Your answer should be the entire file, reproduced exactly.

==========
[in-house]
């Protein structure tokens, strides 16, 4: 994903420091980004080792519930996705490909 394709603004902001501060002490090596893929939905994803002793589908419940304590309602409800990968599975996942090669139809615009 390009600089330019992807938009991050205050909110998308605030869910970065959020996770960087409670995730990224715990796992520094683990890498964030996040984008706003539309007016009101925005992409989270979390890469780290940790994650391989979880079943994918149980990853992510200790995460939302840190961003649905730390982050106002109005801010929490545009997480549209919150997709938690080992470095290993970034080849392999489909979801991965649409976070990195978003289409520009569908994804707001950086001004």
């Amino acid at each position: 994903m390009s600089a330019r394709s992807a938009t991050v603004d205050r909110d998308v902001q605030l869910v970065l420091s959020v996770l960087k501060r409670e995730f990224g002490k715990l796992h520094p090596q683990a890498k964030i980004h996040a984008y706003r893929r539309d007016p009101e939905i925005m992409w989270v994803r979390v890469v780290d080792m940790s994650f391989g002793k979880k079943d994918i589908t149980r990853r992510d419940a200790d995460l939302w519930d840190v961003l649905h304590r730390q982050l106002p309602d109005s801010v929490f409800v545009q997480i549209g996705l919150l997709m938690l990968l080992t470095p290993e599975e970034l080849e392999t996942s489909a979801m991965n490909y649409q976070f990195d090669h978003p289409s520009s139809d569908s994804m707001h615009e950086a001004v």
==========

[in-house]
């Protein structure tokens, strides 16, 4: 994903420091980004080792519930996705490909 394709603004902001501060002490090596893929939905994803002793589908419940304590309602409800990968599975996942090669139809615009 390009600089330019992807938009991050205050909110998308605030869910970065959020996770960087409670995730990224715990796992520094683990890498964030996040984008706003539309007016009101925005992409989270979390890469780290940790994650391989979880079943994918149980990853992510200790995460939302840190961003649905730390982050106002109005801010929490545009997480549209919150997709938690080992470095290993970034080849392999489909979801991965649409976070990195978003289409520009569908994804707001950086001004």
């Amino acid at each position: 994903m390009s600089a330019r394709s992807a938009t991050v603004d205050r909110d998308v902001q605030l869910v970065l420091s959020v996770l960087k501060r409670e995730f990224g002490k715990l796992h520094p090596q683990a890498k964030i980004h996040a984008y706003r893929r539309d007016p009101e939905i925005m992409w989270v994803r979390v890469v780290d080792m940790s994650f391989g002793k979880k079943d994918i589908t149980r990853r992510d419940a200790d995460l939302w519930d840190v961003l649905h304590r730390q982050l106002p309602d109005s801010v929490f409800v545009q997480i549209g996705l919150l997709m938690l990968l080992t470095p290993e599975e970034l080849e392999t996942s489909a979801m991965n490909y649409q976070f990195d090669h978003p289409s520009s139809d569908s994804m707001h615009e950086a001004v």